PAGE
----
The only way I’m able to fit in pancakes during the week is if they’re super quick. Do you have time to measure out 5+ ingredients, then mix them together, cook, flip, eat? I sure don’t.

Pumpkin Spice Latte Protein Pancakes

These pancakes are essentially three measured ingredients, and two add-ons that you can just sprinkle in. I’m providing measurements for the pumpkin spice and ground coffee here for perspective and because not everyone knows there’s a big difference between a teaspoon of spices and a tablespoon of spices. But once you’ve seen the proportions, you’ll be able to just eyeball it!

Tips: Watch carefully! Don’t let the pancakes cook too long or they’ll be too dry. You want the bottom edges to look slightly firm. The tops will begin to have a sheen and look slightly set, but still wet. Flip now! Do not wait for bubbles like traditional pancakes. You won’t see any.
If you want “syrup”: After measuring the scoop of protein, sprinkle maybe 1/8 of the scoop into a tiny dish. Add (literally) a few drops of water at a time and mix to form a syrup consistency. Pour this on top after the pancakes are done.

Pumpkin Spice Latte Protein Pancakes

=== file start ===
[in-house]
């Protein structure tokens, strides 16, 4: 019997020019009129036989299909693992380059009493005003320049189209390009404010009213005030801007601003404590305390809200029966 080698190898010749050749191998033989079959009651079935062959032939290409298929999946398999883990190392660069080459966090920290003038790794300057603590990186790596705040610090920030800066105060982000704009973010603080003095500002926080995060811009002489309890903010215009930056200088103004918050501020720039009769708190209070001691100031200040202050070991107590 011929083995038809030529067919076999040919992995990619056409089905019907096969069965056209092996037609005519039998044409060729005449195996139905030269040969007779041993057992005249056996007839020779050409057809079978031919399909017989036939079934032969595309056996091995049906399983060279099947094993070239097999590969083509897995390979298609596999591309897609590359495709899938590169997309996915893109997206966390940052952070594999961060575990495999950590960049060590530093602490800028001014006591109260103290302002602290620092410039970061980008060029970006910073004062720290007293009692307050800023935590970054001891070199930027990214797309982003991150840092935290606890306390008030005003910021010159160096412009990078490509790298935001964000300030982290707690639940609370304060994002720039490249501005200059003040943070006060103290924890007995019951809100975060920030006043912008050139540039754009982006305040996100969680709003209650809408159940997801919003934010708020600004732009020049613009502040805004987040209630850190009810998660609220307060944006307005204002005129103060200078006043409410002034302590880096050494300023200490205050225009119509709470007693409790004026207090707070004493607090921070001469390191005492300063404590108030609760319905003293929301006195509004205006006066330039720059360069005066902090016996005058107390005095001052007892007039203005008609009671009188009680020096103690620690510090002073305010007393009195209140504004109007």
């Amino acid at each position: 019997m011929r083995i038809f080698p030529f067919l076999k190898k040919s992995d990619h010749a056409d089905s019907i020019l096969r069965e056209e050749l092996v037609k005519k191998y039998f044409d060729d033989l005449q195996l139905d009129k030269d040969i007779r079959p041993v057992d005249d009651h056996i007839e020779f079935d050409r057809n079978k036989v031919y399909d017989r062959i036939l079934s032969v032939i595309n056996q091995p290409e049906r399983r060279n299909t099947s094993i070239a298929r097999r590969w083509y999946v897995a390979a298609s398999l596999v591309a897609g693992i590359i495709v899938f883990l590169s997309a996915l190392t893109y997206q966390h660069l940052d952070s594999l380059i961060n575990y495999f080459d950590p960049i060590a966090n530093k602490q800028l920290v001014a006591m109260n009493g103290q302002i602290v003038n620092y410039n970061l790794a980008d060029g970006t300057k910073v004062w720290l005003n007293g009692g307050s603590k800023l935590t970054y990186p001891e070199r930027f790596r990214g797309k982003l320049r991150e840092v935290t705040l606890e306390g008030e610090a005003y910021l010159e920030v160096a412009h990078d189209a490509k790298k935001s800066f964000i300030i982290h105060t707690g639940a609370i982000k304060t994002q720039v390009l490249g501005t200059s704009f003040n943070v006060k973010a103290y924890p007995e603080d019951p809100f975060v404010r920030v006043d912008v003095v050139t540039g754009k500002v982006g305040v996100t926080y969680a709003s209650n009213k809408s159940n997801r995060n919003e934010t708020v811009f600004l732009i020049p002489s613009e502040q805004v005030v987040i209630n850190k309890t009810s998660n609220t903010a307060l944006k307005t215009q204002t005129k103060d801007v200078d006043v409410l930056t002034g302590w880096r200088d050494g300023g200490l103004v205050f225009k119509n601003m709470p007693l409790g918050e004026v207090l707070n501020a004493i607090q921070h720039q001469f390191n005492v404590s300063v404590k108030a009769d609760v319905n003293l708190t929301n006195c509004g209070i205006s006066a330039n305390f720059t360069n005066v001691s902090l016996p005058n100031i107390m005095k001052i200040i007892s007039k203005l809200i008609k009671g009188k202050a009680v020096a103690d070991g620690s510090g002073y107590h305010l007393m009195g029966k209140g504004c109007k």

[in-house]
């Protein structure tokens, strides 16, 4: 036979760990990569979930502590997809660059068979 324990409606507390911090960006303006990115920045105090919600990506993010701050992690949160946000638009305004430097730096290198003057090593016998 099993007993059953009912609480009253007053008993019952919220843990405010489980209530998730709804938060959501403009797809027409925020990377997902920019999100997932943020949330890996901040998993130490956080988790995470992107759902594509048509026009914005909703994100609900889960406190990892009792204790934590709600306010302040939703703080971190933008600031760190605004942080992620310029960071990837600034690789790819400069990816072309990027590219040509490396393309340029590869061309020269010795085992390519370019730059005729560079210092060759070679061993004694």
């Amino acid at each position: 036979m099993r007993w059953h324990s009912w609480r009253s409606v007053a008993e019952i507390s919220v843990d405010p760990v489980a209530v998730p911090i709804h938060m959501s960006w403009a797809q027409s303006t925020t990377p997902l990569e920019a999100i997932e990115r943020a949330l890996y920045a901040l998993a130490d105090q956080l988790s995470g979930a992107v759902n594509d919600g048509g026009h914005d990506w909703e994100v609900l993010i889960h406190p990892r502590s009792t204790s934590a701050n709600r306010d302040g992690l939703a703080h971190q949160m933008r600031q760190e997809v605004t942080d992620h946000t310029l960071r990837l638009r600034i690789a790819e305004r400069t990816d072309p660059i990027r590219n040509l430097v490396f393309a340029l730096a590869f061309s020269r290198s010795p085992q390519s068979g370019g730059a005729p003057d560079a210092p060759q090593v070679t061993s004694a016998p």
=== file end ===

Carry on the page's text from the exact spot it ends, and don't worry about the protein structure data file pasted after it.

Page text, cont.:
Here I’ve topped mine with 1/2 tablespoon almond butter. More topping ideas: Maple syrup (duh), chocolate chips or syrup, additional pumpkin pie spice, yogurt (or yogurt jazzed up with stevia and cinnamon, thinned with water slightly to make a “frosting”), marshmallows, sprinkles, coconut flakes, etc.

Pumpkin Spice Latte Protein Pancakes

Pumpkin Spice Latte Protein Pancakes Nutrition Label

Pumpkin Spice Latte Protein Pancakes

Serves 1


  • 1/4 cup unsweetened vanilla almond milk
  • 1/2 cup old fashioned oats
  • 1 scoop Cellucor Cor-Performance Whey Cinnamon Swirl or vanilla protein powder with about 130 calories and 25g protein per scoop
  • 1 packet or 1 dropper full no-calorie sweetener (I use liquid stevia)
  • 2 teaspoons ground coffee
  • 1 teaspoon pumpkin pie spice
  • Optional: splash of vanilla extract

Pour 1/4 cup almond milk into a liquid measuring cup. Add enough water so the liquid comes just between the 1/3 and 1/2 cup markers. Add this and the rest of the ingredients to a blender. Process until smooth.

Scrape the batter down using a spatula.

Heat a medium-sized pan over medium-low heat. Spray with nonstick spray or coconut oil spray.